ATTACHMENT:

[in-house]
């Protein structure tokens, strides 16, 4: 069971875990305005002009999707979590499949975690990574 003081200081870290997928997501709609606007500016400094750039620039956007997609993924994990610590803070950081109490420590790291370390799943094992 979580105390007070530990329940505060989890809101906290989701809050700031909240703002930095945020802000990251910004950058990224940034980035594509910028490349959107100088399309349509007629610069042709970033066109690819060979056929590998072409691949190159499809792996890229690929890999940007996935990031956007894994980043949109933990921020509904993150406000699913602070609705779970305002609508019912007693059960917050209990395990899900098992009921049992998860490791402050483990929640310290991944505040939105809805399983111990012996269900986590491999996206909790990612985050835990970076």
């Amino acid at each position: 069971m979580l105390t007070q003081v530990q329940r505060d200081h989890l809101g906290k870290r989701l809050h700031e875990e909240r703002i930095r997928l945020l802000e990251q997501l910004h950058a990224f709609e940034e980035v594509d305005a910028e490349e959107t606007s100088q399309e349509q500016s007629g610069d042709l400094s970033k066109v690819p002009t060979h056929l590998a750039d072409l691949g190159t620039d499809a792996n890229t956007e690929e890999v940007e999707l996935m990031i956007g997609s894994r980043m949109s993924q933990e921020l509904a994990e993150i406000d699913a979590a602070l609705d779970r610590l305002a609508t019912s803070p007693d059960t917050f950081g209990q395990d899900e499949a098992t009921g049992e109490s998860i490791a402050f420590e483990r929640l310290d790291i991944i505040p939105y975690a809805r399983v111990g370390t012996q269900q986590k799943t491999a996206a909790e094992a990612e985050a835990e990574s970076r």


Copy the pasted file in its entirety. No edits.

[in-house]
């Protein structure tokens, strides 16, 4: 069971875990305005002009999707979590499949975690990574 003081200081870290997928997501709609606007500016400094750039620039956007997609993924994990610590803070950081109490420590790291370390799943094992 979580105390007070530990329940505060989890809101906290989701809050700031909240703002930095945020802000990251910004950058990224940034980035594509910028490349959107100088399309349509007629610069042709970033066109690819060979056929590998072409691949190159499809792996890229690929890999940007996935990031956007894994980043949109933990921020509904993150406000699913602070609705779970305002609508019912007693059960917050209990395990899900098992009921049992998860490791402050483990929640310290991944505040939105809805399983111990012996269900986590491999996206909790990612985050835990970076």
């Amino acid at each position: 069971m979580l105390t007070q003081v530990q329940r505060d200081h989890l809101g906290k870290r989701l809050h700031e875990e909240r703002i930095r997928l945020l802000e990251q997501l910004h950058a990224f709609e940034e980035v594509d305005a910028e490349e959107t606007s100088q399309e349509q500016s007629g610069d042709l400094s970033k066109v690819p002009t060979h056929l590998a750039d072409l691949g190159t620039d499809a792996n890229t956007e690929e890999v940007e999707l996935m990031i956007g997609s894994r980043m949109s993924q933990e921020l509904a994990e993150i406000d699913a979590a602070l609705d779970r610590l305002a609508t019912s803070p007693d059960t917050f950081g209990q395990d899900e499949a098992t009921g049992e109490s998860i490791a402050f420590e483990r929640l310290d790291i991944i505040p939105y975690a809805r399983v111990g370390t012996q269900q986590k799943t491999a996206a909790e094992a990612e985050a835990e990574s970076r």